Daily Challenge – Make a mistake
Make a mistake – go ahead it’s okay. Everyone does it and it’s good for you. Without mistakes there is no growth. And feel free to learn from others people’s mistakes. Very successful people made many mistakes before they got it right. Very happy people took a lot of chances before they were able to find what truly makes them happy.
Here are a few things to think about and focus on to expand your capacity for mistakes in a positive way:
- Don’t Sweat the Small Stuff: As my friend and mentor Richard Carlson taught us in his bestselling book of the late 1990s, Don’t Sweat the Small Stuff — And It’s All Small Stuff. The vast majority of mistakes we make in life really aren’t all that big of a deal. The bigger issue when it comes to mistakes is either our fear of making them or our reaction to them once they have been made (by us or other people). As we lighten up and practice letting things go, we find that most things we stress or worry about are really small things. Living life with this awareness allows us to have more peace and a lot less stress.
- Forgive: When a mistake is made, especially a big one, forgiveness is an essential aspect of moving through it. Most of the time there is no malicious intent by the person who made the mistake (us or others). Sadly, we tend to spend and waste a lot of time and energy either with blame or resentment, instead of focusing our attention in a more productive, positive, and healthy direction — forgiveness. It is often most difficult, but most important, for us to forgive ourselves when we make a mistake. However, if we can remember that most of the time we’re doing the best we can (as are others), we can hopefully get off our own backs and allow ourselves to be human (which means we aren’t perfect, nor is anyone else).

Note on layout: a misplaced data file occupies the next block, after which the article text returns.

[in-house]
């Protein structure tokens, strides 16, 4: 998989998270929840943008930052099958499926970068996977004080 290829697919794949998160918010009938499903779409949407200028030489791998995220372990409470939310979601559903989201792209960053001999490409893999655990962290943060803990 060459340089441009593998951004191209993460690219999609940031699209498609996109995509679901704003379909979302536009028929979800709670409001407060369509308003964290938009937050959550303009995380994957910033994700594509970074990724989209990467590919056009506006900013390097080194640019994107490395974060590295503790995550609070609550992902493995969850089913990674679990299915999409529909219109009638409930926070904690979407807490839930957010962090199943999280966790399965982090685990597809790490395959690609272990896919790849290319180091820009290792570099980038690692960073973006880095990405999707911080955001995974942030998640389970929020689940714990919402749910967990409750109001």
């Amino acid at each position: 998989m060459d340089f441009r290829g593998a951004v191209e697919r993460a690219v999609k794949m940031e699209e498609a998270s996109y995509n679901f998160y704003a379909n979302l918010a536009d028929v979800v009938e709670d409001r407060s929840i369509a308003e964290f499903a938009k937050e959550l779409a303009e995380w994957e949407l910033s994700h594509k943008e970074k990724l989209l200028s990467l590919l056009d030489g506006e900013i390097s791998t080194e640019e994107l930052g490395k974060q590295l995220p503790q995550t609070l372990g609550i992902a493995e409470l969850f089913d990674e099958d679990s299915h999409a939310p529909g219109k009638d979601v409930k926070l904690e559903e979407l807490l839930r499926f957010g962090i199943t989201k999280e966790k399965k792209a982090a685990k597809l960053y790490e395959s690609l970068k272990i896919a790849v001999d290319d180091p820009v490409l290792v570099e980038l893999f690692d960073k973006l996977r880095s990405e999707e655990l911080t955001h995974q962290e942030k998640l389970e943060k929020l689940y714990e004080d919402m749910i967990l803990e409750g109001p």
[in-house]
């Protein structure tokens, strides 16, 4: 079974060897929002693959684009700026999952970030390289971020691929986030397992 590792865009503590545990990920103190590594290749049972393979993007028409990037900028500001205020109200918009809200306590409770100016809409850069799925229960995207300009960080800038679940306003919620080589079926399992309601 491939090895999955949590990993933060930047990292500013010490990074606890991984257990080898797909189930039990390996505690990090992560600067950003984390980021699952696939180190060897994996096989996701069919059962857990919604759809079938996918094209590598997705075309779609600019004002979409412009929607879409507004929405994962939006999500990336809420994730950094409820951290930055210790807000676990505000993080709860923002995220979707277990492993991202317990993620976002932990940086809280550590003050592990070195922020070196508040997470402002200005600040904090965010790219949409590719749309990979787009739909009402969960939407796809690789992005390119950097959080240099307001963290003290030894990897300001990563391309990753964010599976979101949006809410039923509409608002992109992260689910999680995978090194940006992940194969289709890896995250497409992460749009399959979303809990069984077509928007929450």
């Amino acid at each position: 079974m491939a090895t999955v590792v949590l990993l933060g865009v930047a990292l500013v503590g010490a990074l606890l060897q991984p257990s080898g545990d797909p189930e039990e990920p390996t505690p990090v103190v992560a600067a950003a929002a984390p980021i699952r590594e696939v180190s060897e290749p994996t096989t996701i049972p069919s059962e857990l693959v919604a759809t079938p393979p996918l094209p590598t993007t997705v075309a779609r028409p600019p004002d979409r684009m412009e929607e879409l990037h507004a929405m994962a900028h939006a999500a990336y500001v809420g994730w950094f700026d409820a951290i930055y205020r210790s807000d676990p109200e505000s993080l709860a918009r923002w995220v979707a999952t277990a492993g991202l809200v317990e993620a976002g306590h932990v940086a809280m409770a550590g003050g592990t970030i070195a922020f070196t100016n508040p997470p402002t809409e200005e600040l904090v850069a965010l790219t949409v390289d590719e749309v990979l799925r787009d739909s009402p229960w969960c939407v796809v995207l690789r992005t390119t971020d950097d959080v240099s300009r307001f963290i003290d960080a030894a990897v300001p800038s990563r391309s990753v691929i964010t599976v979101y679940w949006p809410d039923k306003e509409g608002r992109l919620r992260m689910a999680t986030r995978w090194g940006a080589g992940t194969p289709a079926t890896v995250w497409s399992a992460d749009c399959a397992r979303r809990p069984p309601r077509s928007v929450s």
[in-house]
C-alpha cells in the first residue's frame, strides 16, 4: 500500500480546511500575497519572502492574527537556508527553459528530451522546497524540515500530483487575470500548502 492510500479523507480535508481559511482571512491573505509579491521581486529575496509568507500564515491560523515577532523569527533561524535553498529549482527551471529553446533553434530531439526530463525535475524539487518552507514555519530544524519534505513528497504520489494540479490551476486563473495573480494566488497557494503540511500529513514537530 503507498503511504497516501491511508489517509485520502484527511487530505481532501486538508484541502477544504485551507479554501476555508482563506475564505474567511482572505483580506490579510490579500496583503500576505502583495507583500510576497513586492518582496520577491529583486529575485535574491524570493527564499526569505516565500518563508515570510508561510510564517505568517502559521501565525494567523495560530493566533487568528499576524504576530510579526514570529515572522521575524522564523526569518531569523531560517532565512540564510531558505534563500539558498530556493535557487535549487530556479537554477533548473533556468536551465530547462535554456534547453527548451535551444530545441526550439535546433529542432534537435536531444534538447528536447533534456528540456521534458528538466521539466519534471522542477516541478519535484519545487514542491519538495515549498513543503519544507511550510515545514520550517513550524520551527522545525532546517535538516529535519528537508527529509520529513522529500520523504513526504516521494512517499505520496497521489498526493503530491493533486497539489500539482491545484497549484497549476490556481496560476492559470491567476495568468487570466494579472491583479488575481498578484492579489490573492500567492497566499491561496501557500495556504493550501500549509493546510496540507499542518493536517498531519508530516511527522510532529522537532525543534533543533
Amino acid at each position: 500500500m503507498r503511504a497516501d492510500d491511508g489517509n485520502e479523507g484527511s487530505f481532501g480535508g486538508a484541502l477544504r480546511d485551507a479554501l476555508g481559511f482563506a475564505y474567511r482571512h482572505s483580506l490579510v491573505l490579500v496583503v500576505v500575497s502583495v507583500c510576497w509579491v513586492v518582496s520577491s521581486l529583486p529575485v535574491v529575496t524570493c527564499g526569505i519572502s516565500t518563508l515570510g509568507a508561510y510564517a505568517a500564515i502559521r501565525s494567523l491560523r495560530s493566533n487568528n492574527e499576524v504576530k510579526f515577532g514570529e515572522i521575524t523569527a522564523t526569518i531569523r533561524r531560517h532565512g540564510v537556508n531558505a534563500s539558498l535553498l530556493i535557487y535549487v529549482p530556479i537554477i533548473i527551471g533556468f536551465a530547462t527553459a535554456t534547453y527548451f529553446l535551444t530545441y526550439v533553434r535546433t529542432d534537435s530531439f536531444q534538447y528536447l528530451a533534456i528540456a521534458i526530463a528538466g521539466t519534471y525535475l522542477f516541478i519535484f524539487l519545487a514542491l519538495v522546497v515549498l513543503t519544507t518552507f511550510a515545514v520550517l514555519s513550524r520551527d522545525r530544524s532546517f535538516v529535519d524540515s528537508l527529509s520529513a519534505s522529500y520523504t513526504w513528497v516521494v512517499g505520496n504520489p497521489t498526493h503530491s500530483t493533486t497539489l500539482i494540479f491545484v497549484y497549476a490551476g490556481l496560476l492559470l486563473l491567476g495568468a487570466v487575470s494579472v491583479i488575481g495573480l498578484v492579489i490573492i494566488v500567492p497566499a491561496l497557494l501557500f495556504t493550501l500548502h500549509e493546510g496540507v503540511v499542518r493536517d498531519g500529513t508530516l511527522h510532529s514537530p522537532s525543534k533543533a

- Look For the Lesson: There are often tons of lessons for us to learn when a mistake is made. While it’s not always the easiest or most enjoyable way to learn a lesson, it’s often quite effective, as it gets our attention. One of my friends posted on Facebook in response to my passport incident from a few weeks ago and said, “Well, look on the bright side, I bet this will be the one and only time you ever do this in your life — you won’t forget how it feels.” She is probably right, and most of the time when we make a mistake, even a really big one, we gain a great deal of knowledge, experience, and insight that is invaluable.
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